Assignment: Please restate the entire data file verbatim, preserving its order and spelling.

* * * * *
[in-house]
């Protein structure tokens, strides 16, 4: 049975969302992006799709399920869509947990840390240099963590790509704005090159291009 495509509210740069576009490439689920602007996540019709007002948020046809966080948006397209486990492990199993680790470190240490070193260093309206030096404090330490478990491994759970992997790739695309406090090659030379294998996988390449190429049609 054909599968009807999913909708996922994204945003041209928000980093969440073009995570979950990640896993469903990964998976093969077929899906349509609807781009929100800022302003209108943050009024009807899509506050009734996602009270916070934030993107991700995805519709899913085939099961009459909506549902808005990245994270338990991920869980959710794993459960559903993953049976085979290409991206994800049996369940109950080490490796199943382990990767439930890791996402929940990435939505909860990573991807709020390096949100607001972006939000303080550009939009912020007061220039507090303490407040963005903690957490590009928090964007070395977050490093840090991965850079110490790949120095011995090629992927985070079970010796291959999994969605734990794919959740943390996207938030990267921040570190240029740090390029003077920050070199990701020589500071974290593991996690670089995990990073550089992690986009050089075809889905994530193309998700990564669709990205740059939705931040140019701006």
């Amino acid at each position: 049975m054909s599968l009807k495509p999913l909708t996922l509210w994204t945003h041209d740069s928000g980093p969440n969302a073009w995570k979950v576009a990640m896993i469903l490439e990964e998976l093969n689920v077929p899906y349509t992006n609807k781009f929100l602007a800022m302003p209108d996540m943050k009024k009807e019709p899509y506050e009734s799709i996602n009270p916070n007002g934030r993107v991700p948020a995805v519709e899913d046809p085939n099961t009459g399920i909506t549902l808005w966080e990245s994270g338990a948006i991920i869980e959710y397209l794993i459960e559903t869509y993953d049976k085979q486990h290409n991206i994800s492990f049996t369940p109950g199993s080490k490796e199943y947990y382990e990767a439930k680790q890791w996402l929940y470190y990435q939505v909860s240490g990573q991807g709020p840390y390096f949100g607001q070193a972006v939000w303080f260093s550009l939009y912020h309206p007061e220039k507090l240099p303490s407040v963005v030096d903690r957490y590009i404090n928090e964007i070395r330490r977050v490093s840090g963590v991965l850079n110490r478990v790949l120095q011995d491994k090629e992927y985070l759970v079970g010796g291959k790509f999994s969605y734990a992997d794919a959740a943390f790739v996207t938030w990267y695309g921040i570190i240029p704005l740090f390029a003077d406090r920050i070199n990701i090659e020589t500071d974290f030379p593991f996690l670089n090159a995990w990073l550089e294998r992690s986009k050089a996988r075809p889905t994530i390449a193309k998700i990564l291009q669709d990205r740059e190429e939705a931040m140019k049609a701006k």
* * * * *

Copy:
[in-house]
């Protein structure tokens, strides 16, 4: 049975969302992006799709399920869509947990840390240099963590790509704005090159291009 495509509210740069576009490439689920602007996540019709007002948020046809966080948006397209486990492990199993680790470190240490070193260093309206030096404090330490478990491994759970992997790739695309406090090659030379294998996988390449190429049609 054909599968009807999913909708996922994204945003041209928000980093969440073009995570979950990640896993469903990964998976093969077929899906349509609807781009929100800022302003209108943050009024009807899509506050009734996602009270916070934030993107991700995805519709899913085939099961009459909506549902808005990245994270338990991920869980959710794993459960559903993953049976085979290409991206994800049996369940109950080490490796199943382990990767439930890791996402929940990435939505909860990573991807709020390096949100607001972006939000303080550009939009912020007061220039507090303490407040963005903690957490590009928090964007070395977050490093840090991965850079110490790949120095011995090629992927985070079970010796291959999994969605734990794919959740943390996207938030990267921040570190240029740090390029003077920050070199990701020589500071974290593991996690670089995990990073550089992690986009050089075809889905994530193309998700990564669709990205740059939705931040140019701006």
């Amino acid at each position: 049975m054909s599968l009807k495509p999913l909708t996922l509210w994204t945003h041209d740069s928000g980093p969440n969302a073009w995570k979950v576009a990640m896993i469903l490439e990964e998976l093969n689920v077929p899906y349509t992006n609807k781009f929100l602007a800022m302003p209108d996540m943050k009024k009807e019709p899509y506050e009734s799709i996602n009270p916070n007002g934030r993107v991700p948020a995805v519709e899913d046809p085939n099961t009459g399920i909506t549902l808005w966080e990245s994270g338990a948006i991920i869980e959710y397209l794993i459960e559903t869509y993953d049976k085979q486990h290409n991206i994800s492990f049996t369940p109950g199993s080490k490796e199943y947990y382990e990767a439930k680790q890791w996402l929940y470190y990435q939505v909860s240490g990573q991807g709020p840390y390096f949100g607001q070193a972006v939000w303080f260093s550009l939009y912020h309206p007061e220039k507090l240099p303490s407040v963005v030096d903690r957490y590009i404090n928090e964007i070395r330490r977050v490093s840090g963590v991965l850079n110490r478990v790949l120095q011995d491994k090629e992927y985070l759970v079970g010796g291959k790509f999994s969605y734990a992997d794919a959740a943390f790739v996207t938030w990267y695309g921040i570190i240029p704005l740090f390029a003077d406090r920050i070199n990701i090659e020589t500071d974290f030379p593991f996690l670089n090159a995990w990073l550089e294998r992690s986009k050089a996988r075809p889905t994530i390449a193309k998700i990564l291009q669709d990205r740059e190429e939705a931040m140019k049609a701006k």